So, I’ve learned a lot about bugs this year! I didn’t know that there were even websites where you can buy dead bugs! I didn’t know that! I am learning so much from my “that child”. Just like I learned so much from Charles (my first “that child”) when he was home.
What a rush! What a ride! The enjoyment that we get to celebrate with “that child”…I want to invite you in to that.
That’s what we’ve been talking about. I talked about the top ten things you say.
I talked about you might have a “that child” if…
We’ve talked about all these different things, all these different tools, all these different conversations.
We talked about their sin nature. If you’ve missed any of this go back on my blog you can find all my posts on “that child” and catch up.
Sometimes we laugh. Sometimes we cry. In both cases, God is glorified.
Now I want to introduce you, some of you maybe for the first time, to someone who has really helped me on my journey, and my son’s journey. This is Dianne Craft, DianneCraft.org on the web.
This woman gets your “that child” from a thousand different perspectives.
She specializes in helping us get to know them and really fight this battle with them.
Often “that child” is educationally frustrated. There are many issues. I was extremely dyslexic as a child. My oldest child had an auditory processing issue. It’s not just that they’ve got this ADHD, and they’ve got this incredible mind, and these really unique perspectives.
I’ve talked last week about the different signs of genius, the twelve characteristics of genius. Often, your “that child” will show those characteristics. But they are often struggling.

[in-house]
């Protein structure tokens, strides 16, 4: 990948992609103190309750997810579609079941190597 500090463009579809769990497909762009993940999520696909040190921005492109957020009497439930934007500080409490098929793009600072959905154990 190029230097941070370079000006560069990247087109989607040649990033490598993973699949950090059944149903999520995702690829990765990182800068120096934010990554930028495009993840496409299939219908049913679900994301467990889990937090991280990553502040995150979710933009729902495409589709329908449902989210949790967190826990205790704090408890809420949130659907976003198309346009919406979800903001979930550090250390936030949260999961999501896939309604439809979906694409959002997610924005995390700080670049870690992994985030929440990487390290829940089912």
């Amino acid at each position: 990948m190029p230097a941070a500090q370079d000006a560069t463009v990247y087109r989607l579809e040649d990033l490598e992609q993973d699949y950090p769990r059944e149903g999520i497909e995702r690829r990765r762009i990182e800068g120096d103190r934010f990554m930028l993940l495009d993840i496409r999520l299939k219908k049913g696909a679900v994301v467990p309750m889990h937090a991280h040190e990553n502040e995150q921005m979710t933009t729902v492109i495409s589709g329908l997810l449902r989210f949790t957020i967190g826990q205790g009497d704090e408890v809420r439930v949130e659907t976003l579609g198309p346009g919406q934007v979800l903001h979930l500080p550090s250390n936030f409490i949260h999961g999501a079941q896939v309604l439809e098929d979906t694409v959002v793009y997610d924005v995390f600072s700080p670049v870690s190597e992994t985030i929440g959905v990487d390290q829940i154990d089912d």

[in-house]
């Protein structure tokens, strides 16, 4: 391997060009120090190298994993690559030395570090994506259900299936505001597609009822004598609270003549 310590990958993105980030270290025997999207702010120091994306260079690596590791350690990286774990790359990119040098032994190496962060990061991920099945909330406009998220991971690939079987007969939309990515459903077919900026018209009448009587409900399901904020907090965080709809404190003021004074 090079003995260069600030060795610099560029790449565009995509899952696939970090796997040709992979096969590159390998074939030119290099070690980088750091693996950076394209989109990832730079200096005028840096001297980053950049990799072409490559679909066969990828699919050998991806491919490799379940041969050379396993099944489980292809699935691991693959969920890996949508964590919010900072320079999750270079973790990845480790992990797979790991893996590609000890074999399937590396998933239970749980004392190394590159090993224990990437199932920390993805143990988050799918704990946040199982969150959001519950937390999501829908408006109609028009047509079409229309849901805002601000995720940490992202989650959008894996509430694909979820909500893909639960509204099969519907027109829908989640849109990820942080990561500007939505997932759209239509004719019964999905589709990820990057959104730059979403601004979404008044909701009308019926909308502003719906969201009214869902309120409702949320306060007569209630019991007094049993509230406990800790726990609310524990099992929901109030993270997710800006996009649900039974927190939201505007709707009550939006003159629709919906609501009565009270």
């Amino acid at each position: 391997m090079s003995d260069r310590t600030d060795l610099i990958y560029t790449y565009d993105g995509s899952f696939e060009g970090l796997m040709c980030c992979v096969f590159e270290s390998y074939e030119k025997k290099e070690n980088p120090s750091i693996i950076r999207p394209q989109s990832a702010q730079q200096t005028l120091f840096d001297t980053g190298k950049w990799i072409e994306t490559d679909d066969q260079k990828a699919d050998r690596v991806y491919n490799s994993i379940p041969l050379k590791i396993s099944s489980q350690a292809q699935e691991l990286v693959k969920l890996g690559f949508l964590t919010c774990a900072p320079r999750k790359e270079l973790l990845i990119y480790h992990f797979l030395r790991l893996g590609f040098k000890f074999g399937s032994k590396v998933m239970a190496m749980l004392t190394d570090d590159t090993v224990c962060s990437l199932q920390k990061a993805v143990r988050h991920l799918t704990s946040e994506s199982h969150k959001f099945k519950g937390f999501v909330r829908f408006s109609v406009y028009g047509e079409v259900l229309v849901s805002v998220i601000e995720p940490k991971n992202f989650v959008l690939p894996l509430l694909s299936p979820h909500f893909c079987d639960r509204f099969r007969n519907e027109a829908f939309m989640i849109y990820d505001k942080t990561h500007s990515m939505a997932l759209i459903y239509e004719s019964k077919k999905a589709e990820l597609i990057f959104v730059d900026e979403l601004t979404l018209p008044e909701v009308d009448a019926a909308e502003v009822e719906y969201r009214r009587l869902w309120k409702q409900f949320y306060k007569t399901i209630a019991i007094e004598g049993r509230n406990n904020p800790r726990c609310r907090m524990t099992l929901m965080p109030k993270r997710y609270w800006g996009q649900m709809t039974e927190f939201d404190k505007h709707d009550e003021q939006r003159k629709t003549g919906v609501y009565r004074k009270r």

Well Dianne is the expert in all of those issues. She has a plethora of articles, YouTube videos, you can catch her at a conference.
Her schedule is online, too. You can do phone consultations, and you can even make an appointment and fly out to see her in Colorado. She is the real deal.
You know, I come alongside the moms to really encourage mom’s hearts. She comes alongside with some really practical things, everything from learning tools to articles.
She wants to approach this from a natural perspective. I wouldn’t say she’s anti-pharmaceuticals. We didn’t get that far into the conversation. But she has found there are natural supplementations, dietary supplement, and also dietary changes that we can make in our home to help that kid function.
I have seen it firsthand. If I have cut down on carbs at the beginning of the day for “that child”, it makes all the difference. It’s a little bitty thing for us to have protein shakes and eggs for breakfast instead of just cereal or oatmeal.
That sounds great, the oatmeal does, but not for “that kid”.
So, learning all of this from her I wanted to make sure that you were aware of her many resources.
Get in the game with “that child”
Look, we’ve got to fight for “that kid”. These are things that they don’t know. They don’t know that, one of the things that Dianne talks about, I want to get it right, is about the learning glitches that your kid might have. She has an assessment online free that you can go through and read the article and go, “Ah! That’s it!”
Look, “that kid” can’t do that for them.
They don’t know what they don’t know. You and I don’t either but we can find some resources like Dianne and her website and get some real practical help to help that child.
I’ve added a few supplements to my son’s diet currently. We also did this with Charles in the old days.
I’m here to tell you mama, we can help them in natural, practical ways to be able to take in the information. We don’t have to drug them down or make them into something else. There are natural ways to make it easier, not just for us, but easier for them to function so they can think clearly and so that they can focus.